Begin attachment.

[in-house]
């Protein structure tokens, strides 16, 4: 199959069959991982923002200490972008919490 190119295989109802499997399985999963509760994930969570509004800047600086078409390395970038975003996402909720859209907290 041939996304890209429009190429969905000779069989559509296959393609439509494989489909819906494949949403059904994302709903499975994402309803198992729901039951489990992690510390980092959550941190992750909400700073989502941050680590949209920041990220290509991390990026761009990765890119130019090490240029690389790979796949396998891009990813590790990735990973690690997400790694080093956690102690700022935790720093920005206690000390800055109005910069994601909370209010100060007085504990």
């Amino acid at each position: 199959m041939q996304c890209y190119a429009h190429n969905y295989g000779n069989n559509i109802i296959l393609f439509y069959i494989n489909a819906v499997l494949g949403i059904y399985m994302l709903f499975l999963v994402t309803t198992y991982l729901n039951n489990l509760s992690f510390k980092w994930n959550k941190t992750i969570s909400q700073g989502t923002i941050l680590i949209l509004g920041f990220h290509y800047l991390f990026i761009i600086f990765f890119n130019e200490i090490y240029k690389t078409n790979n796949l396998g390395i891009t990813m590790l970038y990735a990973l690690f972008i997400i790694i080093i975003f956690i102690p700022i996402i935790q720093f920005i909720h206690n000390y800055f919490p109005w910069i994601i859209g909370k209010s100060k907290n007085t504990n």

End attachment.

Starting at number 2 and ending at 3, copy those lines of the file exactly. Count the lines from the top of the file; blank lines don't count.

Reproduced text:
């Protein structure tokens, strides 16, 4: 199959069959991982923002200490972008919490 190119295989109802499997399985999963509760994930969570509004800047600086078409390395970038975003996402909720859209907290 041939996304890209429009190429969905000779069989559509296959393609439509494989489909819906494949949403059904994302709903499975994402309803198992729901039951489990992690510390980092959550941190992750909400700073989502941050680590949209920041990220290509991390990026761009990765890119130019090490240029690389790979796949396998891009990813590790990735990973690690997400790694080093956690102690700022935790720093920005206690000390800055109005910069994601909370209010100060007085504990």
């Amino acid at each position: 199959m041939q996304c890209y190119a429009h190429n969905y295989g000779n069989n559509i109802i296959l393609f439509y069959i494989n489909a819906v499997l494949g949403i059904y399985m994302l709903f499975l999963v994402t309803t198992y991982l729901n039951n489990l509760s992690f510390k980092w994930n959550k941190t992750i969570s909400q700073g989502t923002i941050l680590i949209l509004g920041f990220h290509y800047l991390f990026i761009i600086f990765f890119n130019e200490i090490y240029k690389t078409n790979n796949l396998g390395i891009t990813m590790l970038y990735a990973l690690f972008i997400i790694i080093i975003f956690i102690p700022i996402i935790q720093f920005i909720h206690n000390y800055f919490p109005w910069i994601i859209g909370k209010s100060k907290n007085t504990n």